It has taken me SIX years to come to the above conclusions, through trial and error and I can almost control my symptoms. I don't even believe I have rosacea, I think I have Chronic blushing and a central nervous system which is way out of control. Read more info here.

Not to blow my own trumpet but I would have killed to have the above information provided to me. I've had to do years of research and trial and error tests to get to where I am now. Please please please stay positive and give them all a go."

Vice wrote: "Sorry man but I have been in your position as well. Flushed all the time and persistently red and almost beet red. Nothing anyone has said above with drastically improve your condition as I had done all that. However it will stop it getting worse. Rosacea unfortunately just gets worse and worse the longer it's left untreated. 

Here is how I am *slowly* fixing my Rosacea. 

Blast your face with an IPL laser they are about 200$ a treatment. They work. They destroy the cell infrastructure that has been created by the flushing. It will begin to reverse the effects and reduce flushing. Once having IPL you need to do as much as possible to avoid flushing. But do maybe 5 rounds of IPL and your redness and flushing will decrease by a minimum of about 50% I recon. Some people can eliminate it. 
You need to get more finances as money will be your cure here for controlling it. IPL is he way to go for subs type 1 in my opinion even though it takes slot of treatments to really make a dent."

And"Stop smoking the weed, saves you probably 20$ a day if you go through a couples grams. 
When you listed all the beta blocker side effects it doesn't mean you get them. There is a chance you get a few. Your rejecting all the possible chances of helping yourself here so what was the point in your post. If you hate your redness that much, then get some bloody beta blockers, try them out if they are not good for you stop using them. It's as simple as that mate. 

Here is a list of what to do: imo

- Cut down the weed

- find a way of making more money or saving more or borrow from relatives do whatever it takes 
- meditate in the morning to try and call inflammation
- take colder showers 
- find a laser place near you and get at least one IPL done as it will have some effect I'm sure at relieving it - maybe get finance for this ?

From what I have been learning about this Bing it can be reversed but you have to hit it with everything you got. Laser the shit out your face so you destroy the blood vessels then reduce flushing , beta blockers aid in this 

If you don't take action it will get worse and sorry but money is a big help for all this. Start making it."

"Plus, instead of beta blockers, I would personnaly begin with clonidine."

June 5th 2016
My cat is still missing. Not a single sighting of him. It has been raining heavily and I was hoping so badly that he would return because of that. I don't understand why I'm so emotional about this; as in; I understand the emotions but I'm crying about the tiniest thing and hover between hope and fear.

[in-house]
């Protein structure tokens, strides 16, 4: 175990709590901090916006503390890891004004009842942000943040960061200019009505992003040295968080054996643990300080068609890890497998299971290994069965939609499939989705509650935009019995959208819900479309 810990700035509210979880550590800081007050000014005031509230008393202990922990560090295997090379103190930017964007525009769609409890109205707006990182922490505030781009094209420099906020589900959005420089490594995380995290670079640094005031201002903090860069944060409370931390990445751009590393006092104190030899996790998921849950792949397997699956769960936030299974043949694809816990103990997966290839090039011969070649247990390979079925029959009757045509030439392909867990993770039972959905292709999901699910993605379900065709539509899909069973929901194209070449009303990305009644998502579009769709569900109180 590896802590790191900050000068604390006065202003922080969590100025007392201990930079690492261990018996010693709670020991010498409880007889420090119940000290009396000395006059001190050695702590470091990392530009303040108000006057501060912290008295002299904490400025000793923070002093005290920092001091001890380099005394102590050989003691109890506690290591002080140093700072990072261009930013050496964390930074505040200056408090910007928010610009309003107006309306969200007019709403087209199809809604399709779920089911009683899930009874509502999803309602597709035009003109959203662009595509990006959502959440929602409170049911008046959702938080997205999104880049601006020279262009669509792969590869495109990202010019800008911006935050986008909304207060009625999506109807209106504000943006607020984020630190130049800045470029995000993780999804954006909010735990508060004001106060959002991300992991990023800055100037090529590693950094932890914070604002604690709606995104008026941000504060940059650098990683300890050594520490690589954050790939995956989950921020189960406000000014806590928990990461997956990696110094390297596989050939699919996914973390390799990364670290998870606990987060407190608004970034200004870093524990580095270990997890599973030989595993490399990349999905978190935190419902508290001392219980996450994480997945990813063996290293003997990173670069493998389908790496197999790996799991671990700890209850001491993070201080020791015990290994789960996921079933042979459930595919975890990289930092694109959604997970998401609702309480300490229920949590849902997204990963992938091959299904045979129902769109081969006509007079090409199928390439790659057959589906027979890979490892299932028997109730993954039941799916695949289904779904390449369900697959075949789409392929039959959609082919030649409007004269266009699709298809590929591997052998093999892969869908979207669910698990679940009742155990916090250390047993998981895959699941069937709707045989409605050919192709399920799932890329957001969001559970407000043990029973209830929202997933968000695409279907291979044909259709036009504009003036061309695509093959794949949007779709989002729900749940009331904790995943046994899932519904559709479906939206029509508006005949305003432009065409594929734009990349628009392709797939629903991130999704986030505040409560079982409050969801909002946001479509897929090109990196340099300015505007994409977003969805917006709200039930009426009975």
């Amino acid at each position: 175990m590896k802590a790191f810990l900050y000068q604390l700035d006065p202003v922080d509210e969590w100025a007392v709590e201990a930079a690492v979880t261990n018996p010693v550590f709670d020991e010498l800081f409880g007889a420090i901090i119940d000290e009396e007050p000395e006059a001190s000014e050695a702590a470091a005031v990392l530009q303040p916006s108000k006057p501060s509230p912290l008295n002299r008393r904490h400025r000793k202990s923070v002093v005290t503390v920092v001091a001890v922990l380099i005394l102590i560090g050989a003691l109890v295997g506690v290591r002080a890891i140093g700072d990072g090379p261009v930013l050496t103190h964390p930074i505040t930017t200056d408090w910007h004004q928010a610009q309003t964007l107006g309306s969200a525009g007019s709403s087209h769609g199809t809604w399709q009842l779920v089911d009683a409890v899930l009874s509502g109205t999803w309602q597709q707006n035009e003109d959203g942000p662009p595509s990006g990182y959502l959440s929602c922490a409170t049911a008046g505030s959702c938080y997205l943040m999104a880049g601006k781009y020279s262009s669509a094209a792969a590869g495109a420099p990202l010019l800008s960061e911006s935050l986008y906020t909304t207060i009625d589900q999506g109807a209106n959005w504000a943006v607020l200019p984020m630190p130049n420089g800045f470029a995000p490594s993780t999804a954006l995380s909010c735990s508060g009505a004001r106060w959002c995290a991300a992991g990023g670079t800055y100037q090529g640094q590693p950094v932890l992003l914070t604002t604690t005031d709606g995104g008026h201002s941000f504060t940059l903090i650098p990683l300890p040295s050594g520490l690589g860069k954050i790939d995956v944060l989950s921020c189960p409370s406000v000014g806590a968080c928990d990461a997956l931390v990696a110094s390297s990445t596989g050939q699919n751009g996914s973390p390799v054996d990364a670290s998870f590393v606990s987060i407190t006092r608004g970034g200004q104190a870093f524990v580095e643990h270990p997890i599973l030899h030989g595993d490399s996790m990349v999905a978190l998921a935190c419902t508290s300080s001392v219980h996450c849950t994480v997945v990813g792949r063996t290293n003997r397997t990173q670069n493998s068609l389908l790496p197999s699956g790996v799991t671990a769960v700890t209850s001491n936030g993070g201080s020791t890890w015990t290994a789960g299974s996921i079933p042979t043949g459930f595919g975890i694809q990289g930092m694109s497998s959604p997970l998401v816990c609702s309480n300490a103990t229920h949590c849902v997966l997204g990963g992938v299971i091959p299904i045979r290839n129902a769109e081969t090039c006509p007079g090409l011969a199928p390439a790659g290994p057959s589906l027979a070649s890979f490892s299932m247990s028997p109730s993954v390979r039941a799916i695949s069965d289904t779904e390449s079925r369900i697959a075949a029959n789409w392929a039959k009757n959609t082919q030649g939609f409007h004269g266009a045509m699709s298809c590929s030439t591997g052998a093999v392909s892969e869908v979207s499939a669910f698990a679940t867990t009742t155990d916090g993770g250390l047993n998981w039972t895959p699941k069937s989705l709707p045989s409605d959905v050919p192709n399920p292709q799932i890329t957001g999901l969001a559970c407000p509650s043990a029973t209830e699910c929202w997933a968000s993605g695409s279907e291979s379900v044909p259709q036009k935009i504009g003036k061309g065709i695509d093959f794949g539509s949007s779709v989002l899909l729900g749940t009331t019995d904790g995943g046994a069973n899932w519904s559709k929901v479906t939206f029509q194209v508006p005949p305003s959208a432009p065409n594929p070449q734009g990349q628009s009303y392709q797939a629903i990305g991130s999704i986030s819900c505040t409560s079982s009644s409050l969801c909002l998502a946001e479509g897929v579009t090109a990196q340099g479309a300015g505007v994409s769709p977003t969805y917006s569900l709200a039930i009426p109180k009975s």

In fact, I don't remember feeling this unsettled and crazy in a long time :( I'm completely losing my cool. The thought of my boy possibly suffering and locked in in a shed for instance, is driving me out of my mind. I posted missing cat flyers all around the neighborhood. I am thinking about putting flyers through peoples mail boxes, asking them to check their sheds and garages. In fact, I want to do a neo nazi on everybody and bang the door and ORDER a (personal if possible) inspection of their sheds. Right this instant!

Yes there are a lot of houses to cover. He used to have his own marked territory however.. Not like he went many blocks away. And he is afraid of loud sounds or cars. This cat is so attached to me.. when I was away a few months ago and he had a neighbor watch and feed him, he didn't wash himself all week and looked like a stray cat. Schmutzy, forlorn, lost weight, lost his velvet fur. Once I got back he was ecstatic. He was biting me in my nose and legs from joy, and purring and constantly cuddling up once I got back, and started grooming himself in no time again, looked super in a matter of days. He isn't fond of other people and hates kids. I cannot fathom that he would just relocate to a strange new person..                                                                                                   I'm reading frantically online about missing cats who eventually came back-stories. It's a painful process, waking up and having a hint of hope and energy to see if he is outside waiting for breakfast.. I wake up and rush down at the sound of any miauw or postbox or cat flap sound.  He has a habit of always, when he wants in, flicking the mail box metal door opening with his paws. Even in the middle of the night when he sees I have the light still on. I so badly want to hear that sound! When I go down to check on the sound and it isn't him, I feel even more disappointment and hopeless. This is turning into an obsession.